Wednesday, July 20, 2016

Deserters And Draft-Dodgers Flee Syria

New Syrian army recruits carry their plates as they march before heading for their Iftar (breaking fast) meals at a military training camp in Damascus, Syria June 26, 2016. REUTERS/Omar Sanadiki/File Photo

Reuters: Seeing No Future, Deserters And Draft-Dodgers Flee Syria

Nasser lifts another cigarette to his mouth with a scarred left hand, chain smoking and watching action films on a grainy TV at his friend's flat in a Beirut suburb. Since deserting President Bashar al-Assad's army he mostly avoids venturing outdoors.

Shrapnel from a rebel shell ripped into his knuckles when he was serving on a front line of the Syrian conflict in Mouadamiya near Damascus. The blast means his vision is impaired at night, the light-framed 24-year-old said.

"When it's dark I can't see much from far away. I wouldn't know if there was a checkpoint at the end of the road."

He limits his movements to a few hundred yards from this temporary accommodation, fearing arrest for squatting in Lebanon illegally. Nasser used an alias for fear of identification by Lebanese or Syrian authorities.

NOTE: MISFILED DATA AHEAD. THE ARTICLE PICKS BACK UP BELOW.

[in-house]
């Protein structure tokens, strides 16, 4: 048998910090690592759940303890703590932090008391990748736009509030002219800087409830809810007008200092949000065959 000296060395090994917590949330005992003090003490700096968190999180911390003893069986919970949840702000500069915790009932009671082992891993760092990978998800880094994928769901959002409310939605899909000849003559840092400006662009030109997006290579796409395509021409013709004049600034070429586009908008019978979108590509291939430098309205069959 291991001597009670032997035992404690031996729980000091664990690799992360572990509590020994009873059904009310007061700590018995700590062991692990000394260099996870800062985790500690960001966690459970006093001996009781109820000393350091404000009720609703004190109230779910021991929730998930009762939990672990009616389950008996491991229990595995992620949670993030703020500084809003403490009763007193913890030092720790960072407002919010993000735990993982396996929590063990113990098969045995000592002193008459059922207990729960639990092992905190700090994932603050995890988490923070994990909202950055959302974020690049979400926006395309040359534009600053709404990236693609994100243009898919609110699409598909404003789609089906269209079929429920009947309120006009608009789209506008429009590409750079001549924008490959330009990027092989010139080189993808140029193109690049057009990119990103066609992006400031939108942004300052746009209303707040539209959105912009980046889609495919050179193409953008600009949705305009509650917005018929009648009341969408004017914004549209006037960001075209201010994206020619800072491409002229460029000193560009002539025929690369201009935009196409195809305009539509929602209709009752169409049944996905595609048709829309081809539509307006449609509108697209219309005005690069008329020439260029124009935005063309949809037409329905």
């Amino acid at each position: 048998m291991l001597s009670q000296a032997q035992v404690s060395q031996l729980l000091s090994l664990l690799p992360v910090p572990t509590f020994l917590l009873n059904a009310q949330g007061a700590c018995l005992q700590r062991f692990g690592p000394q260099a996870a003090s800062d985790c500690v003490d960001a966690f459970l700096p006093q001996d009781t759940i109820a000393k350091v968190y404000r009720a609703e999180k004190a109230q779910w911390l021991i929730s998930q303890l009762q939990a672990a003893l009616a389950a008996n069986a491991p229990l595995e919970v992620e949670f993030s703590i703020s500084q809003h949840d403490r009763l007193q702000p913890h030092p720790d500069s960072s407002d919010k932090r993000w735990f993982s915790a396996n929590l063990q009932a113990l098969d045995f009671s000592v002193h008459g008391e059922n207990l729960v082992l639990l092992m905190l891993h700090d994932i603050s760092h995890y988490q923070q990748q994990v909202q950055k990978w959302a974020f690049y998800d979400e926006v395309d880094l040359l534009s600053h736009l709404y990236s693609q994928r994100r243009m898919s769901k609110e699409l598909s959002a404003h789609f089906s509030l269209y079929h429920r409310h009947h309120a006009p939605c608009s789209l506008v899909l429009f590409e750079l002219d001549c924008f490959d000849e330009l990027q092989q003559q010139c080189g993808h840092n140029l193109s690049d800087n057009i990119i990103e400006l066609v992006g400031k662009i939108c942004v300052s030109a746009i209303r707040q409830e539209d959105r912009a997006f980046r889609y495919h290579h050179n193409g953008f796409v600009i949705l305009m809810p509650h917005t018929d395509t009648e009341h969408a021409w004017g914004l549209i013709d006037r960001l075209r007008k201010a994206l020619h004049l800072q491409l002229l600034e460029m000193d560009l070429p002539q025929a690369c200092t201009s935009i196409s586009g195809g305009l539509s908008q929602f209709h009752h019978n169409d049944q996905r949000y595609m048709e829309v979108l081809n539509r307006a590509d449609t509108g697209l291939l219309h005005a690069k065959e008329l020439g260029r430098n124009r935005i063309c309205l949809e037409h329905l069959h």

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WNU Editor: The focus on this story is on the Syrian military, but I suspect that on the rebel side the numbers are the same.


Jay Farquharson said...

It's probably worse on the jihadi's side because of their huge reliance on foreign fighters.

RRH said...

I don't know of an army that doesn't have deserters. War is not for most of us. I could always tell the difference between committed combat soldiers (the minority) and those who were not interested in fighting. I remember being in pre-deployment on a CF base and a soldier asking me if I was going to Afghanistan. When I replied "yes", he looked at me as if I was insane and said "not me, never, I'd run away first". Even civilians would "desert" and not finish contracts because they could not bear the environment.

For the SAA it has to be so much worse dealing with the war as they are seeing their country, cities, homes and friends/family being destroyed. It will be generations before Syria recovers. The mental and emotional damage of the war will be very evident long after the infrastructure is rebuilt. It will even be passed down to those not even yet born. Even those of us raised by veterans of Canada's wars carry the stamp of those men's experiences and outlook.

For the foreigners, I imagine there are many who quickly become disillusioned when they experience incoming, injury, death all around, and defecation inducing fear for the first time. I am also sure that for many, the war --any war-- is their modus operandi.